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Income and Capital

In working out your Universal Credit award, firstly your maximum award is calculated, then if you have any earnings, other income, capital or savings, these are taken into account to work out your actual Universal Credit award.

Earnings and other income

In working out the effect your net earnings and other income will have on your UC award there are two important terms: Work Allowance and Taper Rate.

 

Work Allowance: The amount of money that you can earn before your maximum Universal Credit award starts to be reduced.

 

 

Your work allowance is based on your needs so, for example, a couple with children have a higher disregard than a couple without children.

See our Work Allowance rates page to find out your work allowance.

Earnings below your work allowance are ignored. Earnings over your work allowance will be subject to a taper of 65%.

 

Taper Rate: The rate at which your maximum Universal Credit award is reduced as your earnings increase.

 

 

A taper rate of 65% means losing 65p of your maximum Universal Credit award for every £1 you earn over your work allowance.

Your earnings will be assessed monthly to ensure your UC award is always accurate. The assessment period begins with the first date of entitlement and will then run from the same date each month during your award.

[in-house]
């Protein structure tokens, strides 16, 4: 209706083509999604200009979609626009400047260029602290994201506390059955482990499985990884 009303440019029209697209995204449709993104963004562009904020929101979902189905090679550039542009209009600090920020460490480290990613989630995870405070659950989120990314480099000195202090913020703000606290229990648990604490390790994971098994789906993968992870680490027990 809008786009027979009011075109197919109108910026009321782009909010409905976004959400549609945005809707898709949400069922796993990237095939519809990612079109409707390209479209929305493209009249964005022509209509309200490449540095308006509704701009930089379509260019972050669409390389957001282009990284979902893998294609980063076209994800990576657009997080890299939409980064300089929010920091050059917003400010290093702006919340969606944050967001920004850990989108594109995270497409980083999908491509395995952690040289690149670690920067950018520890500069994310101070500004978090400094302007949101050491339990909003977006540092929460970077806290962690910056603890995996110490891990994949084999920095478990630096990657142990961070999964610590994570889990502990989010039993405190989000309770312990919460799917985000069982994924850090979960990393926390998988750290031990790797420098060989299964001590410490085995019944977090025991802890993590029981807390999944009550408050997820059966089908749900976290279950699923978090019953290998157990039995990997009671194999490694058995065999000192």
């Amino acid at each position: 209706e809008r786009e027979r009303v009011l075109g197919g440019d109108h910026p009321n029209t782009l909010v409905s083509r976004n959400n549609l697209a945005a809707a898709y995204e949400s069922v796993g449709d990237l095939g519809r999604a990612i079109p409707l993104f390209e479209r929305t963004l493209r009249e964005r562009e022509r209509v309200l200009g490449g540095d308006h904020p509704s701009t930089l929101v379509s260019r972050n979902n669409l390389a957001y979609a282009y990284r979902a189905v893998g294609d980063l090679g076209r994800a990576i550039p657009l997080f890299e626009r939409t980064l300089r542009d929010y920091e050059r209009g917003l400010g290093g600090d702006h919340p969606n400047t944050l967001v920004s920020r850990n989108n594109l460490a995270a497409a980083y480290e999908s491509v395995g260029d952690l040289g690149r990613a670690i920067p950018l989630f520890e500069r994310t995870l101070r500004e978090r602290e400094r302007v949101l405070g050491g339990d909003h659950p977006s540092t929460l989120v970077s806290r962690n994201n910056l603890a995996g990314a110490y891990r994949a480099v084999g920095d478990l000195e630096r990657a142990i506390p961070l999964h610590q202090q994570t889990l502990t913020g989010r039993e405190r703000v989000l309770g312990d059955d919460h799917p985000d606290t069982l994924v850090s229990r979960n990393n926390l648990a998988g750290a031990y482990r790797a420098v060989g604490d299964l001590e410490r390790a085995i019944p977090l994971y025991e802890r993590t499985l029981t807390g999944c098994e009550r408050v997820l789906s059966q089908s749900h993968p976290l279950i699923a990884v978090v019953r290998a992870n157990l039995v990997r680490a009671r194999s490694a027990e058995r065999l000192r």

Unearned Income

Most unearned income which you could use to meet your living costs will be taken into account in full, so your maximum Universal Credit award will be reduced by £1 for every £1 of unearned income.

Benefit income taken into account:

  • Jobseeker's Allowance (contributory)
  • Employment and Support Allowance
  • Carer's Allowance
  • Bereavement Allowance
  • Widowed mother's allowance
  • Widowed parent's allowance
  • Widow's pension
  • Maternity Allowance
  • Industrial Injuries Benefit - excluding any increase where constant attendance is needed and for exceptionally severe disablement

Capital/Savings

Any capital/savings you have under £6,000 is ignored.

Any capital/savings you have between £6,000 and £16,000 is treated as if it gives you a monthly income of £4.35 for each £250, or part of £250, regardless of whether it does or not.

 

Example: If you have £6,300 in a savings account, £6,000 of it will be ignored and the other £300 will be treated as giving you a monthly income of £8.70.

 

 

If you have capital / savings over £16,000 as a single claimant or as a couple you will not be entitled to Universal Credit.

If you are a member of a couple but have to make a claim as a single person, your partner's capital / savings will still be included in your £16,000 maximum.

Last updated: 1 April 2013

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